Monday, October 16, 2006
My poor area has been suffering since Thursday night. I've never told you where I live but I will now... I live in a lovely old suburb of Buffalo, NY and not only did 400,000 homes in Western New York lose their electricity last week, but hundreds of thousands of our huge, gorgeous trees were either damaged or destroyed. They came crashing down because they were at their height of autumn glory and the heavy, heavy snow clung to all the leaves which normally, later in winter, would have been gone. And when the trees and branches came down, they brought with them live electrical wires and telephone poles. Hundreds of streets looked as through a tornado had swept through them.
It's been wild. Tom and I were without electricity for exactly 72 hours... three whole days. See the picture above? That's where I spent most of those days, there in front of the candles trying to stay warm. Though fortunately, it never got what we back here call really cold outside. And too, we still had our hot water so we did the ol' fill-the-bathtub-with-hot-water-and-close-the-door trick so we had a place to go to if we did start to feel chilled.
Or rather, I should say I. For you see, beginning Friday morning Tom worked three of his 12-hour day shifts so mainly I was alone for the whole outage. (He'd come home tired and we'd both go to bed around 8:30.) Mostly, the first day was the hardest.... talk about technology withdrawal! I kept thinking, "Oh, if I could just read my email and take a peek at my blog just once! Just once!" And wanting to watch my dvd's and to read in good light...heh... And cringing at the sirens every hour and the chainsaws roaring and ripping apart brilliant orange tree limbs.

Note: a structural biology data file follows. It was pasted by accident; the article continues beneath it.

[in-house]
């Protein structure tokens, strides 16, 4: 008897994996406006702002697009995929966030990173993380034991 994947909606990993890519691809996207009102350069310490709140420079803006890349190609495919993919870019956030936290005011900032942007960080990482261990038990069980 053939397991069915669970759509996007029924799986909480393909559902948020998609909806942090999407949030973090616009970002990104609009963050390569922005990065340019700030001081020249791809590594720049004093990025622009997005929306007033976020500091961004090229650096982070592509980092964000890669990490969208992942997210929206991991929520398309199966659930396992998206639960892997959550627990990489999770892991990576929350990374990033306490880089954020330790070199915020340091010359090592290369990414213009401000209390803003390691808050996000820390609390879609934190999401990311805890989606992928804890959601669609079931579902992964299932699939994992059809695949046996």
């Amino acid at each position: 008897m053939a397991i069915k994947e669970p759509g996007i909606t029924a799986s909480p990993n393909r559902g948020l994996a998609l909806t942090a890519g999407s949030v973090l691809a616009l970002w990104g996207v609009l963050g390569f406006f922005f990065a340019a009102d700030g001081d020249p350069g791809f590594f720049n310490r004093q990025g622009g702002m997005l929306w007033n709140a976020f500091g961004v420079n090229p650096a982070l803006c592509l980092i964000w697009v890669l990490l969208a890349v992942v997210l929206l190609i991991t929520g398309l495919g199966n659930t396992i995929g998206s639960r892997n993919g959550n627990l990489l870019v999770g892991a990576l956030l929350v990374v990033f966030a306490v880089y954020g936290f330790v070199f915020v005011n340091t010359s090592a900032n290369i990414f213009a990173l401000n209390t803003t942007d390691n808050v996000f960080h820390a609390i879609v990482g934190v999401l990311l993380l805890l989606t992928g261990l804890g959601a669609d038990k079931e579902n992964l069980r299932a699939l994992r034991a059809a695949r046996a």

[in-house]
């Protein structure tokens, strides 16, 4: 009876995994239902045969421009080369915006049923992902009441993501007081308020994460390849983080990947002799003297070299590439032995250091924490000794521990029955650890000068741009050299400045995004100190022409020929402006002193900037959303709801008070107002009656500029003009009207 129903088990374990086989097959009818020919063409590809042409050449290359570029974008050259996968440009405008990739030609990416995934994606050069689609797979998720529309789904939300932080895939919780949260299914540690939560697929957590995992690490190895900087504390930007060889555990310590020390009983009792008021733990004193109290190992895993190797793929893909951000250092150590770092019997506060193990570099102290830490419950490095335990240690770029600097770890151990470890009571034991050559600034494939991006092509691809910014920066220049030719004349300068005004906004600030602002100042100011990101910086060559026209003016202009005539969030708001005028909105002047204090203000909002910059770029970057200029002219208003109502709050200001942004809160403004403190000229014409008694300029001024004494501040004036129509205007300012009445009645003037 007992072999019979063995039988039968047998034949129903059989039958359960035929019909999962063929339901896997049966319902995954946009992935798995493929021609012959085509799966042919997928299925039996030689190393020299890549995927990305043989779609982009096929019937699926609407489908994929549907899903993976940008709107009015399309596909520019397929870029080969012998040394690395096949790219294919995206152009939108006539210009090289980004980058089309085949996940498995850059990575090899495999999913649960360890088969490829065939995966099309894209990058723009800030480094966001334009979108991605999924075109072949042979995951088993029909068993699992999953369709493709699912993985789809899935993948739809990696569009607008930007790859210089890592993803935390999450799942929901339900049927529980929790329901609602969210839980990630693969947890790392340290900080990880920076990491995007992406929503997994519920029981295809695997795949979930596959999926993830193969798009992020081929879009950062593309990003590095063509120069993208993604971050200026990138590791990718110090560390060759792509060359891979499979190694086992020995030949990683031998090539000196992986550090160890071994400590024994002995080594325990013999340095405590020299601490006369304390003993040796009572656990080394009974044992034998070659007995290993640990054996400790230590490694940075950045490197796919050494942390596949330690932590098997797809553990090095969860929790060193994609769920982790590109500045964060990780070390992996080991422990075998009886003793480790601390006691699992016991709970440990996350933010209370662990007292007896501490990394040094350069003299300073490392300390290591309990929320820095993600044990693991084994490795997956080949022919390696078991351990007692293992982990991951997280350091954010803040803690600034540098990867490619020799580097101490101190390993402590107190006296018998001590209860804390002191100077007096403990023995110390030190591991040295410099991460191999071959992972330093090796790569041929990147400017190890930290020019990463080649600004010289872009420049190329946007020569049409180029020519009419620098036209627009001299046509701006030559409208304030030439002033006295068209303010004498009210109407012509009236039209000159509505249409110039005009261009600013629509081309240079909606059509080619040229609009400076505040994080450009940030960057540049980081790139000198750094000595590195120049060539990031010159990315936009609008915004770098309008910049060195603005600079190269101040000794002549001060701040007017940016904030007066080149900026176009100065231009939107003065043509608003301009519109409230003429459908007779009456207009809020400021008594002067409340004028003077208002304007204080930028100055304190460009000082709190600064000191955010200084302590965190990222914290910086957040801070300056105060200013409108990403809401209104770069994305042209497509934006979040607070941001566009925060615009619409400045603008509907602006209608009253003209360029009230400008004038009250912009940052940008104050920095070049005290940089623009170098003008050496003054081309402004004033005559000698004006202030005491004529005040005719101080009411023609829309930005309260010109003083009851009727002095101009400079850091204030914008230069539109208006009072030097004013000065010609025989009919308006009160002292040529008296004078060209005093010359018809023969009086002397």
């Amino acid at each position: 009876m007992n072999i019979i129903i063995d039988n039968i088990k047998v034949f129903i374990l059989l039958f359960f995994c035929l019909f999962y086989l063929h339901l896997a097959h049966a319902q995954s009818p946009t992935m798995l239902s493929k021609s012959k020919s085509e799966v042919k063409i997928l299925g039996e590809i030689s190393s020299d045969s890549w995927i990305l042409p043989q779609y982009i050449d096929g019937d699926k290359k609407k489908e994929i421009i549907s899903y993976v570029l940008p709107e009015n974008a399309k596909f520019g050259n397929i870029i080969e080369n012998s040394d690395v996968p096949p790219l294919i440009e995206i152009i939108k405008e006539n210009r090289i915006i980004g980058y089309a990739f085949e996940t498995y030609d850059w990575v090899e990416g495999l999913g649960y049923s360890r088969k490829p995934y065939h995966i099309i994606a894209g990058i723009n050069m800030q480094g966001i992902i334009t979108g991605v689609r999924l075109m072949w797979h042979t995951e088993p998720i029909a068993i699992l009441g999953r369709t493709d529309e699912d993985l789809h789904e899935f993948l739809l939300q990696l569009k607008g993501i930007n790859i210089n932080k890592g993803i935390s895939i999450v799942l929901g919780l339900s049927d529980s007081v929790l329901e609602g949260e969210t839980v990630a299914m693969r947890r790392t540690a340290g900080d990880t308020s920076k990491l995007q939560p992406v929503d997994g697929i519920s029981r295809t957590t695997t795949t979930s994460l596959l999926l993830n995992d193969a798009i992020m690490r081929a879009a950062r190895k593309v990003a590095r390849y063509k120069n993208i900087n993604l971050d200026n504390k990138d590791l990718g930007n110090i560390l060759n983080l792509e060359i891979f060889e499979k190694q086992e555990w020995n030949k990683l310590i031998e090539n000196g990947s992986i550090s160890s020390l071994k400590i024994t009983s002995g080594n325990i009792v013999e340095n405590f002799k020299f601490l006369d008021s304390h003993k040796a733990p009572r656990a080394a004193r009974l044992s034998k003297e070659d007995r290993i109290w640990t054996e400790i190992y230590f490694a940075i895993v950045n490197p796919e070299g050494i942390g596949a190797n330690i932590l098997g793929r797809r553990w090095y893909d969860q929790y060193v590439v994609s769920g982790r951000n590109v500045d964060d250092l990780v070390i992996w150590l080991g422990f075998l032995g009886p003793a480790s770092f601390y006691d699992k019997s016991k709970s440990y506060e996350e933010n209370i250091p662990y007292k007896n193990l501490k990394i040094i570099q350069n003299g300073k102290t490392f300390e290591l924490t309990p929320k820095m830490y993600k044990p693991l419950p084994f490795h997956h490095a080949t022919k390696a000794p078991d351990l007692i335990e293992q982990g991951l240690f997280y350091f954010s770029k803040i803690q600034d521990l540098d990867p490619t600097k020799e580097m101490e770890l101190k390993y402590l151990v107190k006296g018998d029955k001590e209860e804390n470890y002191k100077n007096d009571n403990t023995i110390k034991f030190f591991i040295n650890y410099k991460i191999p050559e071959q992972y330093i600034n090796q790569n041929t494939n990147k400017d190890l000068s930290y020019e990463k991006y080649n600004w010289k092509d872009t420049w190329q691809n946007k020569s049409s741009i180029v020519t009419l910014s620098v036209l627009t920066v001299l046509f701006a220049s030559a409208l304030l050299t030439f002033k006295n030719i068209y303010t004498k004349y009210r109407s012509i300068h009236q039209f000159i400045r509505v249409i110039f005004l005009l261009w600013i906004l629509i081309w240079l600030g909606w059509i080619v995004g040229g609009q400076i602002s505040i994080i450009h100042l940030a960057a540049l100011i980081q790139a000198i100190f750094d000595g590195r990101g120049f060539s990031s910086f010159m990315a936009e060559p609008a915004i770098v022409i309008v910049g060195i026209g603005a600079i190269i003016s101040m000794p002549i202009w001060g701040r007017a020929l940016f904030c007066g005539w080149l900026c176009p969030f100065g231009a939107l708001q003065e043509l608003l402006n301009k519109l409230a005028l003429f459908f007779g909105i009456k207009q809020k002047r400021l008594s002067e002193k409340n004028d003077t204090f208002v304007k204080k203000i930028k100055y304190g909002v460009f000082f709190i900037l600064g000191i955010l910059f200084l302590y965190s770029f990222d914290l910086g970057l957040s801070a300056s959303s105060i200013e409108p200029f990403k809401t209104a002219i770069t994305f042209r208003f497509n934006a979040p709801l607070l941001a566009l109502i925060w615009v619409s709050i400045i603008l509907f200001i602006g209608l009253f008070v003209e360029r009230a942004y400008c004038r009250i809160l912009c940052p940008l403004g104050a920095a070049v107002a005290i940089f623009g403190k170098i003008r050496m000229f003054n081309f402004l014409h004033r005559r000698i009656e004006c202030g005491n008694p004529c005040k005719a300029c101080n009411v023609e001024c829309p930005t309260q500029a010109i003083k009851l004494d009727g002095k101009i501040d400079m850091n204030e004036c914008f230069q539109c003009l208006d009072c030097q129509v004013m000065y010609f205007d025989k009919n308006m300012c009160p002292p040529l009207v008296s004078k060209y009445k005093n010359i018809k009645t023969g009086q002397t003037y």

Earlier that morning I had to go out front with my black coat slipped over my robe and with a broom, push the snow off of our Japanese Maple which looked so sadly cattywampus-burdened. Fortunately I was able to save it, but our 30 - 40 year-old lilac bushes in the back, though I did take a broom to them, too, already had snapped in the middle bush.
The last two days felt better. The technology withdrawal eased, I didn't even care about the computer (well, I still cared about all of you) and I found the most delightful local news station on our battery-operated radio, one which had tons of phone-in talk shows where people could share their storm survival stories. The dj's were all a blessing, very good at what they did, and excellent at keeping people's eyes on the bright side and their hearts hopeful that help would soon be coming. Not to mention very informative as well as just keeping us all from feeling we were shivering inside our dark houses alone.
Basically, Tom and I had it easy. Our area didn't get as much snow, less than a foot, I think. Our basement never floods so we do not have a sump pump--tons of people now have flooded basements or have had to keep bailing the water from them every two hours. And if your basement floods, it knocks out the pilot light on your water heater which means you have no hot water, not to mention you can no longer walk around your basement after that, less you be electrocuted(!) And too, I'd just nearly completed the first phase of my winter pantry stock-up so we had tons of food and candles and batteries.
The driving bans are slowly being lifted, and although I've not left the house since last Thursday, part of me hesitates to go out today (Tom has the day off). Why? Because I don't want to see damaged or downed golden trees. Trees such as the ones I, just before the storm, added to my new blog here.
Please pray for our community... Power is being slowly restored, but a few lives were tragically lost, people are still suffering in their cold houses (and many elderly people are stuck in their upper level apartments because they cannot walk down stairs) and we've lost many of the trees which make our area the gorgeous place it is--especially in Autumn.
Want to see more about it? Go here and click on the link in the 4th paragraph. (You'll have to sit through a commercial first...). There will be two reports--be sure to wait for the second one if you'd like to see more film of the devastation (though it doesn't do it all justice).